Personal Fitness Professional - Spring 2017 - 10
Melissa Knowles | www.gymhq.club
Robert Linkul l www.bestrongerfitness.com
5 keys to build and
maintain your reputation
Plan your personal training
career... in reverse
Businesses work hard to build a strong reputation. The same effort should be put into maintaining it! Below are five areas to consider on
the path to customer service excellence.
Have a plan
Think through how to deal with the
business's most common issues. While
it's not smart to make a habit of merely
quoting policy to a member, a framework
of policy is needed to serve as a guide
for decision-making. It creates an environment of consistency, and
consistency is easier to scale and replicate, thus enabling a business
to grow. Carefully consider each policy to ensure it makes sense for
the model and isn't simply the fitness industry norm.
Clearly-worded membership agreements
While most states mandate specific language and guidelines for
fitness contracts, it's not a requirement to word agreements in foggy
legalese. Simplify the terms. Strip down the superfluous text. Make it
easier for members to understand.
Have a system
A sure-fire way to botch the handling of a member's account is
poor communication. What was discussed? When? With whom? The
system being used should be simple (or it won't be used) and ideally,
should allow for follow-up and interaction directly within the system.
When it comes to account changes, clearly notating a member's profile is a key first step to ensuring that what was promised, is delivered.
Member history should be accessible to all necessary staff members.
What is measured, is improved
One of the biggest mistakes owners make is simply not knowing
the volume or causes of member issues in their clubs. A good analysis
starts with identifying what should be measured. What is important for
the business? What is the retention goal? How many cancellations are
there each month? What is causing them? Are members able to easily
make contact and get a resolution to their issues in an acceptable
timeframe? Targets should be established, an information collection
protocol developed, and reporting templates produced. From there,
institute a consistent schedule to review, analyze and improve.
Look in the mirror first
Finally, always hold the business's facilities, team and services up
to the light first, before addressing a member's concern. Sometimes
members' reasons for leaving are very valid. Listen to complaints
focused on resolution and improvement. The value that exists in a lost
member is learning how to prevent it from becoming lost members.
When you create a training program for a
client, you start with the culminating event
and then build the program backwards
to where the client is starting. Next, you
fill-in the progressive steps to make the
program a success. Building a plan for your
career can be done the same way. Start by
selecting a long-term goal for various aspects of your career. Then, chart a timeline
backwards to where you are now.
Some of the best mentors and fitness professionals in our industry
are writing out their career goals, creating retirement strategies and
setting client retention goals years and even decades in advance.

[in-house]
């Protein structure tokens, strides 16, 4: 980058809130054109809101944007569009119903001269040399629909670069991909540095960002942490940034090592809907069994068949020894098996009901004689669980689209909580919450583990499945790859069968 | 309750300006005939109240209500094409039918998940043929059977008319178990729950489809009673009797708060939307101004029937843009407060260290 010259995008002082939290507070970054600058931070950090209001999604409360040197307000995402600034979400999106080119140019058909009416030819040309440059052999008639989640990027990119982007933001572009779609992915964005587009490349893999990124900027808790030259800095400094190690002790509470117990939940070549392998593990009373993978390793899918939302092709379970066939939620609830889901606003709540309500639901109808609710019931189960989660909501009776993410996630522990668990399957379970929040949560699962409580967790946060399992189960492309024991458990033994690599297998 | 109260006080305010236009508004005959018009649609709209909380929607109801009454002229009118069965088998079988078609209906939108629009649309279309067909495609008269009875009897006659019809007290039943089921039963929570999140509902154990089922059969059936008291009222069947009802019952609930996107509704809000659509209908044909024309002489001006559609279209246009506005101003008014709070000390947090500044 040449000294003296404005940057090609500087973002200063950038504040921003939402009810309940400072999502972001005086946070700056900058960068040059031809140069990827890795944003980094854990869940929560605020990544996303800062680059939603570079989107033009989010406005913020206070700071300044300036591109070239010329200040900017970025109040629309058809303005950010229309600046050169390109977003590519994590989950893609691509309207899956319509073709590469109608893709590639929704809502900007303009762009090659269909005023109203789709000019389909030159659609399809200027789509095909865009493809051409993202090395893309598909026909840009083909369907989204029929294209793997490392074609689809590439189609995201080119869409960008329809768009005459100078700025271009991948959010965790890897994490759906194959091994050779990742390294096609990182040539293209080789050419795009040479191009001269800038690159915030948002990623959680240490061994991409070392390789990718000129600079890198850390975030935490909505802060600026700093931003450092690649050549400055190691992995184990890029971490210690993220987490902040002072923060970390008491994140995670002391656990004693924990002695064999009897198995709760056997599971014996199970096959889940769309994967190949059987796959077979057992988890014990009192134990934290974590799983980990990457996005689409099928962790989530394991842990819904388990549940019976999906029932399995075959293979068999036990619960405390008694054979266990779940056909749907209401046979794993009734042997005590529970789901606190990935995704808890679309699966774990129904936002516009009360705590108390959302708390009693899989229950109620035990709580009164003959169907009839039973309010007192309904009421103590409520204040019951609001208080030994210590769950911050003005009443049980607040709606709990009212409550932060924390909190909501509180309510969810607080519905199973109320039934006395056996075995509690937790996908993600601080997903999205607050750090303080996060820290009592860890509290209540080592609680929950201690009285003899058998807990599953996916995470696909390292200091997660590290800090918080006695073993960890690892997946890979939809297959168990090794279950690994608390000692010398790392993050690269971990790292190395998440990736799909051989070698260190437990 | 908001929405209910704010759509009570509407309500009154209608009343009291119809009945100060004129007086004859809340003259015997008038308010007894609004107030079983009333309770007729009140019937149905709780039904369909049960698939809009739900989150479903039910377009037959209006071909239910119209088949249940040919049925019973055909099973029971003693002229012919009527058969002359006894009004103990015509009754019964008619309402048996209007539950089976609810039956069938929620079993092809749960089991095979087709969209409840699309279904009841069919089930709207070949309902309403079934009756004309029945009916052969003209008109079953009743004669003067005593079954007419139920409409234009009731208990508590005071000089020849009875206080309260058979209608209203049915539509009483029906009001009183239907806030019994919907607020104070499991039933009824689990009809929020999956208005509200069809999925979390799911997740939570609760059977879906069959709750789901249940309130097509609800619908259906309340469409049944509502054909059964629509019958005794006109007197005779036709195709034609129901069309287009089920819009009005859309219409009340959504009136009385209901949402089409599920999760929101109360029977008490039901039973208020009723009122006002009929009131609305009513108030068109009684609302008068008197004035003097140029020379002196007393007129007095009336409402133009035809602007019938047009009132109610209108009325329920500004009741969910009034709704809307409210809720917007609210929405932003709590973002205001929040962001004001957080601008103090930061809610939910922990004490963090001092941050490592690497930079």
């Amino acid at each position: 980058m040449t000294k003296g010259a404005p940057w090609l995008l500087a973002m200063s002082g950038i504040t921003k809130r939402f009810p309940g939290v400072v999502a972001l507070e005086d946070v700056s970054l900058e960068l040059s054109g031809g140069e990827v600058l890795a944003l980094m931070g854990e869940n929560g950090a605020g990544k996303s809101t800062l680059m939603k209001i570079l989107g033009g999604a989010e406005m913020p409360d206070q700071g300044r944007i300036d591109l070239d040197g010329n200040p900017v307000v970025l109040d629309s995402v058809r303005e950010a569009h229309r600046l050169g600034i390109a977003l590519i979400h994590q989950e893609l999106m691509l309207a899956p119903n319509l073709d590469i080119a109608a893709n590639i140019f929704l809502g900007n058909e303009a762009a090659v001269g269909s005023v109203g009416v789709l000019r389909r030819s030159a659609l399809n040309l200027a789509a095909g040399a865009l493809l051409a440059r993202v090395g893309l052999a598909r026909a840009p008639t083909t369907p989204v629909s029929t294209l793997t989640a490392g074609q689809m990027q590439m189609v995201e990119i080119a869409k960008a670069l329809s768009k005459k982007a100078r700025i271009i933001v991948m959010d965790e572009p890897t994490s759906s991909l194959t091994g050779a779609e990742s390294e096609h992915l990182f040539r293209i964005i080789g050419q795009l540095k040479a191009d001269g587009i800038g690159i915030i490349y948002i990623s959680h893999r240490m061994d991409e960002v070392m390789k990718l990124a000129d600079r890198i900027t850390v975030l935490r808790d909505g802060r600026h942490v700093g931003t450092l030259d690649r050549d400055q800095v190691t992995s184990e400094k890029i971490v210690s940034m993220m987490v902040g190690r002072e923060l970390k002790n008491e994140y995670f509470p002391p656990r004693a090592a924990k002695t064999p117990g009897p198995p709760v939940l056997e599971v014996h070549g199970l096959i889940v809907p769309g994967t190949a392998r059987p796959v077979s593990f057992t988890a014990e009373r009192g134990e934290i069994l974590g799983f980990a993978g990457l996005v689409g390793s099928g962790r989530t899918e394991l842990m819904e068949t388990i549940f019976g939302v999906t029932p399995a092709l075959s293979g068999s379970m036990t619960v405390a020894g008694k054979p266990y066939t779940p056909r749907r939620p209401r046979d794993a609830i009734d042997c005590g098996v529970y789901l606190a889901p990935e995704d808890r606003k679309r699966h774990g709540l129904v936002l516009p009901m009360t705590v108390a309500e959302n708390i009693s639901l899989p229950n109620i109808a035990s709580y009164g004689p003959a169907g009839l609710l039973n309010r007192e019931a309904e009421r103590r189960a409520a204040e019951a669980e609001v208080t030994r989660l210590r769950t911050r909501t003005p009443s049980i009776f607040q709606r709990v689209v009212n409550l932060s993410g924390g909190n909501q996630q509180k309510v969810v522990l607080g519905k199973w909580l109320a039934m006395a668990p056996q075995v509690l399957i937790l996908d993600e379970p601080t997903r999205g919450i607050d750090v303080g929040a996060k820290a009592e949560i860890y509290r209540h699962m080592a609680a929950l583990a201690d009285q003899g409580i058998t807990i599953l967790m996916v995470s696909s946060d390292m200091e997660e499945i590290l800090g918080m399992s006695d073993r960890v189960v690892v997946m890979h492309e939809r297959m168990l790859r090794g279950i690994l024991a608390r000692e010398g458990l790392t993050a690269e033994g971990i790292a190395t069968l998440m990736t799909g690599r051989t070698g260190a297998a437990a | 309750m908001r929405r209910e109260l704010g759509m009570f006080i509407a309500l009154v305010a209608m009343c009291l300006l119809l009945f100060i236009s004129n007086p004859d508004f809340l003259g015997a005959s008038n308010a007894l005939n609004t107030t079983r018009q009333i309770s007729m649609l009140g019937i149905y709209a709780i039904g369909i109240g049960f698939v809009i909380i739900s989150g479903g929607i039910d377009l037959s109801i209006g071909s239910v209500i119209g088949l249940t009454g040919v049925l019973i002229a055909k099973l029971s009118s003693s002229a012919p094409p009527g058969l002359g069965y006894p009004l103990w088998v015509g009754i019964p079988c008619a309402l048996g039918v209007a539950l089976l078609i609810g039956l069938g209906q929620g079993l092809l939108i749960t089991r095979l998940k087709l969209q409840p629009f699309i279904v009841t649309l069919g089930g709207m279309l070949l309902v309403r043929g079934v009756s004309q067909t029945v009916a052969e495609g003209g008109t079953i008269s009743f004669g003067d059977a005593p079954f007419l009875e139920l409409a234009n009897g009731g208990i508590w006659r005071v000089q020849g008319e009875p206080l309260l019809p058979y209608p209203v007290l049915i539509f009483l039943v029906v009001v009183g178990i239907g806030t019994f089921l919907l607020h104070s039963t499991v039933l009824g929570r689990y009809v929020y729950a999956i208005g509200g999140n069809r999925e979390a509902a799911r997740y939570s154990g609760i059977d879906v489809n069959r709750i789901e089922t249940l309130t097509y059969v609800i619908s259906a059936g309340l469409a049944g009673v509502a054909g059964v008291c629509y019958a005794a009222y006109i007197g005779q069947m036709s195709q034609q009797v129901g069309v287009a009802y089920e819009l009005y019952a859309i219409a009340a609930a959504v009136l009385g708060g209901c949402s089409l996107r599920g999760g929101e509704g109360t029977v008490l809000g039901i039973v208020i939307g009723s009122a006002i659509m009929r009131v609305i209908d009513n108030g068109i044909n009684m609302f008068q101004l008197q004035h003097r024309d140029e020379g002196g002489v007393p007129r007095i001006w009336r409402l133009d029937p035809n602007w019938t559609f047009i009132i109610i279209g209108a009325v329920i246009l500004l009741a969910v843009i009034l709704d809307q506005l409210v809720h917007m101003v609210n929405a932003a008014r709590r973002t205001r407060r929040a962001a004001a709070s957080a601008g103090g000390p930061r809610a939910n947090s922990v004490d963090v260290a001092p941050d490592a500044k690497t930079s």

With the endgame in mind, a plan can be created to map out the
step-by-step process that will lead to achieving each goal. These
steps should be specific, realistic, progressive and time-sensitive.
Consider all obstacles or needs that could arise for you to achieve
your goals, including financial savings, scheduling study time, booking travel plans and creating budgets.
Melissa Knowles is Vice President of Gym HQ, providing corporate services
including accounting, payroll, HR and customer service for the fitness industry.
In more than 14 years of industry experience her expertise includes strategic
operations, staff training, cost savings analysis, reporting development and
implementation, fitness department overhaul, client retention systems and
| WWW.FIT-PRO.COM | SPRING 2017
Suggested career goals for personal trainers:
Career progressions: become an employee, independent contractor,
studio owner, etc.
Continued education opportunities: attend annual conferences,
earn certifications, hire a mentor, etc.
Client retention, referral programs and business strategies: marketing
campaigns, community events, hire employees, etc.
Retirement options, vacations and healthcare: open a Roth IRA,
earn health insurance, purchase life insurance, etc.
Once you establish where you want your career to go, you can
plan the route on how to get there. The way you map out a client's
training program is a great example and guideline for forecasting
your career path. Be sure to include time to reassess and update
your goals just as you would with a client. Reassessments allow you
to track progress, make changes and confirm that you are on the
path to success.
For sample plans and timelines for the four career goals listed
above, visit www.fit-pro.com. You'll find specific action items and
progressions for each goal to keep you accountable to success!
Robert Linkul is the NSCA's 2012 Personal Trainer of the Year, committee chairman of the Personal Trainers Special Interest Group and Career Development
columnist for Personal Training Quarterly. He speaks internationally and mentors
new personal trainers on business strategies, client retention and professional
longevity. Robert owns and operates Be STRONGER Fitness in Sacramento.